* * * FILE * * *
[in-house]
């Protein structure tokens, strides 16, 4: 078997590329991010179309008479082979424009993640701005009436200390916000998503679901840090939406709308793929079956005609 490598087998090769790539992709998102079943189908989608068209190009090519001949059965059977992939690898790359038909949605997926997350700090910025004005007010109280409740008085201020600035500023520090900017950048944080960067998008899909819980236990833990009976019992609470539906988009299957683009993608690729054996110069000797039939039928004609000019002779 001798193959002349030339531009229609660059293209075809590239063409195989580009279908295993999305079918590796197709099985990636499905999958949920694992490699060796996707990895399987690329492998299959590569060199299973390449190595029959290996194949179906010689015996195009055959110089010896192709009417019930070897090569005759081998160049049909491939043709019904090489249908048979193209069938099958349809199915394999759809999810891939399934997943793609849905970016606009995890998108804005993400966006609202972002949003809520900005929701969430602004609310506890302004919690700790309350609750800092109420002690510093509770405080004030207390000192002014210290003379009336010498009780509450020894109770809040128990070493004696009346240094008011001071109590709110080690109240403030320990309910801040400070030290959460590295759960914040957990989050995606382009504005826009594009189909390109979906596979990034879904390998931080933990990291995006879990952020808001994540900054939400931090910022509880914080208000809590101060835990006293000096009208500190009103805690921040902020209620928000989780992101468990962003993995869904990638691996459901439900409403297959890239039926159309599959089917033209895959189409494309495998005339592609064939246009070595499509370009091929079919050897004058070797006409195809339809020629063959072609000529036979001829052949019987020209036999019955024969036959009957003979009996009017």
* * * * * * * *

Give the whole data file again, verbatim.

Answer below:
[in-house]
């Protein structure tokens, strides 16, 4: 078997590329991010179309008479082979424009993640701005009436200390916000998503679901840090939406709308793929079956005609 490598087998090769790539992709998102079943189908989608068209190009090519001949059965059977992939690898790359038909949605997926997350700090910025004005007010109280409740008085201020600035500023520090900017950048944080960067998008899909819980236990833990009976019992609470539906988009299957683009993608690729054996110069000797039939039928004609000019002779 001798193959002349030339531009229609660059293209075809590239063409195989580009279908295993999305079918590796197709099985990636499905999958949920694992490699060796996707990895399987690329492998299959590569060199299973390449190595029959290996194949179906010689015996195009055959110089010896192709009417019930070897090569005759081998160049049909491939043709019904090489249908048979193209069938099958349809199915394999759809999810891939399934997943793609849905970016606009995890998108804005993400966006609202972002949003809520900005929701969430602004609310506890302004919690700790309350609750800092109420002690510093509770405080004030207390000192002014210290003379009336010498009780509450020894109770809040128990070493004696009346240094008011001071109590709110080690109240403030320990309910801040400070030290959460590295759960914040957990989050995606382009504005826009594009189909390109979906596979990034879904390998931080933990990291995006879990952020808001994540900054939400931090910022509880914080208000809590101060835990006293000096009208500190009103805690921040902020209620928000989780992101468990962003993995869904990638691996459901439900409403297959890239039926159309599959089917033209895959189409494309495998005339592609064939246009070595499509370009091929079919050897004058070797006409195809339809020629063959072609000529036979001829052949019987020209036999019955024969036959009957003979009996009017």